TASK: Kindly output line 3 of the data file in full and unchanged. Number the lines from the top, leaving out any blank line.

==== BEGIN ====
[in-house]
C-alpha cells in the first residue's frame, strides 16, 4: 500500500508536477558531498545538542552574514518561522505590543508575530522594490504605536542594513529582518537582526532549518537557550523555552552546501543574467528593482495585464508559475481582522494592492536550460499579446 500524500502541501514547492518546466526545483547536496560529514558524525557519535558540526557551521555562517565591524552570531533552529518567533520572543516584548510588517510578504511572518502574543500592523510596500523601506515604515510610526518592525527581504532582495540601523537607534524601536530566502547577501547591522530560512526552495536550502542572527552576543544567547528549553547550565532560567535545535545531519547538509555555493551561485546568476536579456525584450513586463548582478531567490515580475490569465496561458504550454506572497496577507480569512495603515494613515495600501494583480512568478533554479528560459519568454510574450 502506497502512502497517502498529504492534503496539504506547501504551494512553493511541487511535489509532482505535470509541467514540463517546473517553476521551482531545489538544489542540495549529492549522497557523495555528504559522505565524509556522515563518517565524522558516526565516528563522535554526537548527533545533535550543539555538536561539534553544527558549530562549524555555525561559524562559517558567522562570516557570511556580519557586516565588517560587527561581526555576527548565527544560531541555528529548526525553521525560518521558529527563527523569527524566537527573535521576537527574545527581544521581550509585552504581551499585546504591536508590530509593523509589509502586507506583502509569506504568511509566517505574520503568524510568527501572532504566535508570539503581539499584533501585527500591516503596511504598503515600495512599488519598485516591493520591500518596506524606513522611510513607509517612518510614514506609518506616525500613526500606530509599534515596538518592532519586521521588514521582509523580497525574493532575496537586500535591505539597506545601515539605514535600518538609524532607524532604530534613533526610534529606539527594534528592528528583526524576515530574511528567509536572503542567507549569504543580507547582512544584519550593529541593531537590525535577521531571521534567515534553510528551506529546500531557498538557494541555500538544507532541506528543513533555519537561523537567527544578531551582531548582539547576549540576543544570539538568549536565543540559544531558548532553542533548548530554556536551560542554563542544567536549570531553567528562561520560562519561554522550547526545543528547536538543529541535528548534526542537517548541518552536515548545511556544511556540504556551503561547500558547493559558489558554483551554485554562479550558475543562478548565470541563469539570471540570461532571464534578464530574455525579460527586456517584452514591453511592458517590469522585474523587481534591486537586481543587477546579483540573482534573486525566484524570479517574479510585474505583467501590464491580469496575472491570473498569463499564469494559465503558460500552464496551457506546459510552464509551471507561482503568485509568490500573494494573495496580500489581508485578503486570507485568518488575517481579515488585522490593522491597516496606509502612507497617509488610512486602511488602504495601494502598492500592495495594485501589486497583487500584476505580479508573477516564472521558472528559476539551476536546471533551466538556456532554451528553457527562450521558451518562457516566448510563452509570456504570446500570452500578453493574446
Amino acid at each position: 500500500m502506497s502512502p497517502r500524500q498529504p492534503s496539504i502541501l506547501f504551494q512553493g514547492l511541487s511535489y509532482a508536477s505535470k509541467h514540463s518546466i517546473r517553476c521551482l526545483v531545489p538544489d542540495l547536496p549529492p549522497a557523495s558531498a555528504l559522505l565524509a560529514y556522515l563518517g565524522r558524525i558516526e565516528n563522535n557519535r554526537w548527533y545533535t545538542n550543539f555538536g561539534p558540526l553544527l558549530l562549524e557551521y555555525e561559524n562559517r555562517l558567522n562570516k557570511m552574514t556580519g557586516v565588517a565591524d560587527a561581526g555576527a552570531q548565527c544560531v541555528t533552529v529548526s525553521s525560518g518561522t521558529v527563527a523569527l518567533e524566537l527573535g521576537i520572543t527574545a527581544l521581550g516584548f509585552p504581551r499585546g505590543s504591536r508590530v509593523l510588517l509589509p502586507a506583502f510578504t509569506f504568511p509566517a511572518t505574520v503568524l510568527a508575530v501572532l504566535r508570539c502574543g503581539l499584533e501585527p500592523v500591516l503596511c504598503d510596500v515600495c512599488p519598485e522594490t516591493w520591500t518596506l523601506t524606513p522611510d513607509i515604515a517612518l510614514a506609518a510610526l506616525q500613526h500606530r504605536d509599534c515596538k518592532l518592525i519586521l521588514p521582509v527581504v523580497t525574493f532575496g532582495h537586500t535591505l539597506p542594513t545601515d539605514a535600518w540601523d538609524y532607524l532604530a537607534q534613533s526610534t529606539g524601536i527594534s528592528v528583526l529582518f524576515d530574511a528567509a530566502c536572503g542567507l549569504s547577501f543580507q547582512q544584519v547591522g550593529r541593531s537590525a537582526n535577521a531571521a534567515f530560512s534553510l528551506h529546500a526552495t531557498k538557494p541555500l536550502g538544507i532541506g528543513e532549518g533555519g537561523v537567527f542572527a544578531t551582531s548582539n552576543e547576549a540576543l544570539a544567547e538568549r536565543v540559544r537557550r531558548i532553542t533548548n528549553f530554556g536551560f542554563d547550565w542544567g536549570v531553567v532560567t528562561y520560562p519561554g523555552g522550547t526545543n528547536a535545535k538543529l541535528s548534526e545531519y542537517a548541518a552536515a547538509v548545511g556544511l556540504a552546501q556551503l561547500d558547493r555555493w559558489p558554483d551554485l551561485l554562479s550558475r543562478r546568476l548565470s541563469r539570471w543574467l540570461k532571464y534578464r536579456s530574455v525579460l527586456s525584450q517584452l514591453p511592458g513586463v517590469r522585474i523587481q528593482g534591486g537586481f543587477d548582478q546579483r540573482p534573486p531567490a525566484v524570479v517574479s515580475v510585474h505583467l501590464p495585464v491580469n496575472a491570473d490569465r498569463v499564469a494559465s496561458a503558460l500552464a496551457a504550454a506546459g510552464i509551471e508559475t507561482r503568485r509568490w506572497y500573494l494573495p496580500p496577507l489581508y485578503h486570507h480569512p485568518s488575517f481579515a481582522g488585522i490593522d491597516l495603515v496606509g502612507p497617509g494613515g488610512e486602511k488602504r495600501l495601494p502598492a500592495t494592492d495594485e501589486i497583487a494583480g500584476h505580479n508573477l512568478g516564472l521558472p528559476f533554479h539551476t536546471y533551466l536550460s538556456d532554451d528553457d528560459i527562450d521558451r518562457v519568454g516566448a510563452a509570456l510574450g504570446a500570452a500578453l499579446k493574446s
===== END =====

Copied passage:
Amino acid at each position: 500500500m502506497s502512502p497517502r500524500q498529504p492534503s496539504i502541501l506547501f504551494q512553493g514547492l511541487s511535489y509532482a508536477s505535470k509541467h514540463s518546466i517546473r517553476c521551482l526545483v531545489p538544489d542540495l547536496p549529492p549522497a557523495s558531498a555528504l559522505l565524509a560529514y556522515l563518517g565524522r558524525i558516526e565516528n563522535n557519535r554526537w548527533y545533535t545538542n550543539f555538536g561539534p558540526l553544527l558549530l562549524e557551521y555555525e561559524n562559517r555562517l558567522n562570516k557570511m552574514t556580519g557586516v565588517a565591524d560587527a561581526g555576527a552570531q548565527c544560531v541555528t533552529v529548526s525553521s525560518g518561522t521558529v527563527a523569527l518567533e524566537l527573535g521576537i520572543t527574545a527581544l521581550g516584548f509585552p504581551r499585546g505590543s504591536r508590530v509593523l510588517l509589509p502586507a506583502f510578504t509569506f504568511p509566517a511572518t505574520v503568524l510568527a508575530v501572532l504566535r508570539c502574543g503581539l499584533e501585527p500592523v500591516l503596511c504598503d510596500v515600495c512599488p519598485e522594490t516591493w520591500t518596506l523601506t524606513p522611510d513607509i515604515a517612518l510614514a506609518a510610526l506616525q500613526h500606530r504605536d509599534c515596538k518592532l518592525i519586521l521588514p521582509v527581504v523580497t525574493f532575496g532582495h537586500t535591505l539597506p542594513t545601515d539605514a535600518w540601523d538609524y532607524l532604530a537607534q534613533s526610534t529606539g524601536i527594534s528592528v528583526l529582518f524576515d530574511a528567509a530566502c536572503g542567507l549569504s547577501f543580507q547582512q544584519v547591522g550593529r541593531s537590525a537582526n535577521a531571521a534567515f530560512s534553510l528551506h529546500a526552495t531557498k538557494p541555500l536550502g538544507i532541506g528543513e532549518g533555519g537561523v537567527f542572527a544578531t551582531s548582539n552576543e547576549a540576543l544570539a544567547e538568549r536565543v540559544r537557550r531558548i532553542t533548548n528549553f530554556g536551560f542554563d547550565w542544567g536549570v531553567v532560567t528562561y520560562p519561554g523555552g522550547t526545543n528547536a535545535k538543529l541535528s548534526e545531519y542537517a548541518a552536515a547538509v548545511g556544511l556540504a552546501q556551503l561547500d558547493r555555493w559558489p558554483d551554485l551561485l554562479s550558475r543562478r546568476l548565470s541563469r539570471w543574467l540570461k532571464y534578464r536579456s530574455v525579460l527586456s525584450q517584452l514591453p511592458g513586463v517590469r522585474i523587481q528593482g534591486g537586481f543587477d548582478q546579483r540573482p534573486p531567490a525566484v524570479v517574479s515580475v510585474h505583467l501590464p495585464v491580469n496575472a491570473d490569465r498569463v499564469a494559465s496561458a503558460l500552464a496551457a504550454a506546459g510552464i509551471e508559475t507561482r503568485r509568490w506572497y500573494l494573495p496580500p496577507l489581508y485578503h486570507h480569512p485568518s488575517f481579515a481582522g488585522i490593522d491597516l495603515v496606509g502612507p497617509g494613515g488610512e486602511k488602504r495600501l495601494p502598492a500592495t494592492d495594485e501589486i497583487a494583480g500584476h505580479n508573477l512568478g516564472l521558472p528559476f533554479h539551476t536546471y533551466l536550460s538556456d532554451d528553457d528560459i527562450d521558451r518562457v519568454g516566448a510563452a509570456l510574450g504570446a500570452a500578453l499579446k493574446s